No one is immune. At some point in their careers, all meeting and event planners will have a horror story they won’t soon forget.
In this first part of a two-part series, our meeting planners and event managers relive some of their most “terrifying” encounters at events.
More importantly, they share how each of them helped save the day.
Now, it’s time to experience our first round of bone-chilling tales from event planners… if you dare.
The Day The Airwalls Stood Still
As we did a room turn to set up a 500-guest reception, one of my worst nightmares came true: the dreaded airwalls got stuck with less than an hour before the reception had to start.
The ladders and hydraulic lifts came out. Everyone took a turn up on the ladder, including the general manager trying to get the track working.
The clock is ticking; 30 minutes to go.
Meanwhile, we are setting up around this: buffets, seating, bars, décor. Finally, 15 minutes before doors open, we had to give up. The airwall wasn’t going to work. One section of the ballroom wasn’t enough, but the wall was about one-quarter of the way open, leaving a gaping hole in the wall.
So, like any savvy event planner, we made it look intentional! We centered the opening in the walls and adjusted the bars on both sides of the wall. We moved buffets to allow for a nice flow between the two rooms. The slightly raised lighting on one side of the room created extra seating for comfortable conversation.
The other side of the room was dimmed and had more of a conventional reception feel. We created two rooms with a natural flow, food, and beverage on both sides.
The clock ticked down, the doors opened, and as far as anyone knew, we designed it like this! Guests flowed between the two rooms, both were comfortable, and we had plenty of space for the full group.
The Lost Temps
I once had ten temps not show up. That was terrible.
I was running around looking for anybody and everybody who wanted to help us as a cashier. We had thousands of people coming to an event and I needed ten temps, but the temp agency didn’t put it in their system. With two hours to go, all of us—the company included—were scrambling to try to find people.
To make matters worse, it was a Saturday. NO ONE wanted to work on a Saturday. We couldn’t find anyone, obviously.
Of course, for that same show, the hotel didn’t set up our general session. With an hour and a half before everyone came rushing in—2,000 people—we were in the ballroom setting everything up as fast as we could. I’ve never seen such an all hands on deck situation in my entire life. Even the hotel’s general manager was down there.
We were all sweating. It was awful.
I learn from every scenario I experience like that one. I’ve become so detailed; I will follow up with suppliers a month to three weeks in advance, ‘Oh, hey it’s me again,’ so they do not forget… EVER!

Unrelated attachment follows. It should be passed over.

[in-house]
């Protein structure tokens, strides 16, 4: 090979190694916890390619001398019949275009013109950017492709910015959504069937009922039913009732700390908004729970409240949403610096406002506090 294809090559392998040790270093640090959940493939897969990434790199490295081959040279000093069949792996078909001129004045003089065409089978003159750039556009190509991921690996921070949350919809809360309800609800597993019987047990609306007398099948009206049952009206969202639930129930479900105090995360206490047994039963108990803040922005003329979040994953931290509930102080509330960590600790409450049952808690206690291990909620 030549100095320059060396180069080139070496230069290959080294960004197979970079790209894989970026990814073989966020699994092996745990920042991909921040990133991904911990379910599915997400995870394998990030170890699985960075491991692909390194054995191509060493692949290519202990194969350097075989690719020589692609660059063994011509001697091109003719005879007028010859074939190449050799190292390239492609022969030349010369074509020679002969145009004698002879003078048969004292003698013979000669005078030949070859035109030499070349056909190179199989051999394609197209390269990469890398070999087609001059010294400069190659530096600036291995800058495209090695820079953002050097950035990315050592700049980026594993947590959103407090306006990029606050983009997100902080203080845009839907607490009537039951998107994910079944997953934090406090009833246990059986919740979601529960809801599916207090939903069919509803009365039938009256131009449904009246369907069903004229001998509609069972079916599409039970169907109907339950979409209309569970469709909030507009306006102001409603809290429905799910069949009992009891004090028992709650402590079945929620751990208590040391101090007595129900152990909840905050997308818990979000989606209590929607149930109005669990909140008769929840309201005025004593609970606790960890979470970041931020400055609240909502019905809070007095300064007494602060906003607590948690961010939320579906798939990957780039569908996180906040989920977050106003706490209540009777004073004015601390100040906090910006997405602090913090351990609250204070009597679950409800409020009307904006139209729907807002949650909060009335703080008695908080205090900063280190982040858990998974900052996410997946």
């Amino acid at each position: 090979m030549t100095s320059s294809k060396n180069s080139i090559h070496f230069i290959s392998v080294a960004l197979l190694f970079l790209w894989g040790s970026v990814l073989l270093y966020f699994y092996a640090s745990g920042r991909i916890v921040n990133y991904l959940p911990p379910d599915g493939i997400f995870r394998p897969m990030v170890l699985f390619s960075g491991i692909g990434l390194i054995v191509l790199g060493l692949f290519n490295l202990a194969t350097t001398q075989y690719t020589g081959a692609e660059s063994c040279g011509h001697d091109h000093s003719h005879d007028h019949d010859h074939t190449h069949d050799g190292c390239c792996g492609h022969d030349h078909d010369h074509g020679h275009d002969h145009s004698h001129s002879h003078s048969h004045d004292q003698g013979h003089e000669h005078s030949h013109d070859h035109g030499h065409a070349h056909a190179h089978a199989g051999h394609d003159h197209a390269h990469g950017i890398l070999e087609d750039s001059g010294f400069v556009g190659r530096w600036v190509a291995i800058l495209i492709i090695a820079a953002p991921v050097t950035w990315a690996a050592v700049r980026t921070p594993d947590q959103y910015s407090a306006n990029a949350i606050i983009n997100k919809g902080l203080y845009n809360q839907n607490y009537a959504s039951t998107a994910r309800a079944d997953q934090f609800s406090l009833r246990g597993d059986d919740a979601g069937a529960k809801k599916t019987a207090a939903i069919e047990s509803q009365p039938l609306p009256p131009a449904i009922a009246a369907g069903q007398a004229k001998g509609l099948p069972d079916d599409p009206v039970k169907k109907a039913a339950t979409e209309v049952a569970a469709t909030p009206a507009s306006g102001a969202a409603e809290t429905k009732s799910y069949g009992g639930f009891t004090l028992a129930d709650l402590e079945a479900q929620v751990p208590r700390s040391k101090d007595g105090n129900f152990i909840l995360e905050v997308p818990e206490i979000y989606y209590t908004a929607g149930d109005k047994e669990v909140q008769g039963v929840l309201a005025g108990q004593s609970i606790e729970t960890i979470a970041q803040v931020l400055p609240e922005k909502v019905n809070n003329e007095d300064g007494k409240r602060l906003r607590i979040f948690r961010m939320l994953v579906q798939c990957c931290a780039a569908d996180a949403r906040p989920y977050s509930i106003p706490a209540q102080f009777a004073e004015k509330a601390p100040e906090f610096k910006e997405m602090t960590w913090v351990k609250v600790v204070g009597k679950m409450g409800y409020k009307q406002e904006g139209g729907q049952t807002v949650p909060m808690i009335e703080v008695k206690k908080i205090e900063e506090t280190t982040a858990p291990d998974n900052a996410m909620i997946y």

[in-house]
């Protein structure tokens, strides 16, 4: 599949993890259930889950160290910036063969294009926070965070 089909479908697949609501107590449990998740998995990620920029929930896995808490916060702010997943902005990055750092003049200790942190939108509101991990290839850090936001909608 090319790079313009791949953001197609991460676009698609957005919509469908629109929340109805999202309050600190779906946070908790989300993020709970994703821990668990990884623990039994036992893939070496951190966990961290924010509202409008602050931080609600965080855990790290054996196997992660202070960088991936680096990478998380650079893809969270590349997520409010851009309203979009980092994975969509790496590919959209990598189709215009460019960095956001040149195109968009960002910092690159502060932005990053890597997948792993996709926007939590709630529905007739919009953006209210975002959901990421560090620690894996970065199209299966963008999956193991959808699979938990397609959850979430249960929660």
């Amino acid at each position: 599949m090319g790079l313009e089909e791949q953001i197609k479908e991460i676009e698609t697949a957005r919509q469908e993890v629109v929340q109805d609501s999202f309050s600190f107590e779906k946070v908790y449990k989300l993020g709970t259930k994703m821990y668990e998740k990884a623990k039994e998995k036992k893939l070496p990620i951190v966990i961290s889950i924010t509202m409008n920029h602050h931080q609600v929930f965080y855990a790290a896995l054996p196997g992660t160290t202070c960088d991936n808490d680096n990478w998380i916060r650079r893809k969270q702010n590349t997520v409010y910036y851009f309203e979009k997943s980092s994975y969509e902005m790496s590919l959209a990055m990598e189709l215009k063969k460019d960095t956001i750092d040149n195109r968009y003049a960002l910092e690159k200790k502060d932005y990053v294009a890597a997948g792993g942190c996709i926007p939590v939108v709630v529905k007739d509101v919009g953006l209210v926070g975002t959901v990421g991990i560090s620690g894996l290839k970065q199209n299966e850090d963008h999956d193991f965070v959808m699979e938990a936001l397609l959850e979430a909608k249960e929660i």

Storm of the Century
I had an event once where a tornado siren went off right as we were setting up for a banquet.
We all had to evacuate—staff included—so we lost an hour of set up.
Once we got the all-clear, everyone was scrambling back, trying to get the salads on the tables and ensuring all the final touches done.
We opened the doors 15 minutes later than we had to.
Sometimes events are out of your control, and you have to adapt, even if it’s not in the event plan. That tornado was not in my day!
I was on-site in the beautiful Caribbean for a corporate group event. Typically, we prepare 4-5 hours beforehand, decorating elaborate floral centerpieces, buffet displays, and more. We were setting up a few hours before the event was going to start when these ominous, dark clouds began rolling in from afar. As we all know, in the Caribbean, storms are unpredictable.
The president of this group refused to make the call to move the event indoors earlier that day. Based on that decision (or indecision), I had the hotel set the resort ballroom the same as at the outside venue as a weather backup.
As luck would have it, the wind picked up, and the rain came pouring down. Additionally, the group’s contacts sent the buses to the outside venue earlier than planned, with all 200 attendees onboard. I immediately got the resort staff to open a nearby disco club where we could divert the buses. By serving drinks (a classic stall technique), we were able to “entertain” the attendees before sending them back to the resort.
Meanwhile, the banquet staff immediately packed up the outside venue–in the rain–and headed back to the resort ballroom. The attendees were only in the disco club for about 30-45 minutes before returning to the Ballroom for an event that looked wonderful. Upon arrival, I arranged for the banquet staff to greet them all with drinks in the foyer, giving me a little more time for the final touches.
The attendees didn’t seem bothered because they always had a drink in their hand, but probably wondered why they got on a bus to have a drink in a disco club.
Towards the end of dinner, the attendees figured out what had happened, stood up, and toasted the success of our staff for the quick turn, improvisation, and teamwork.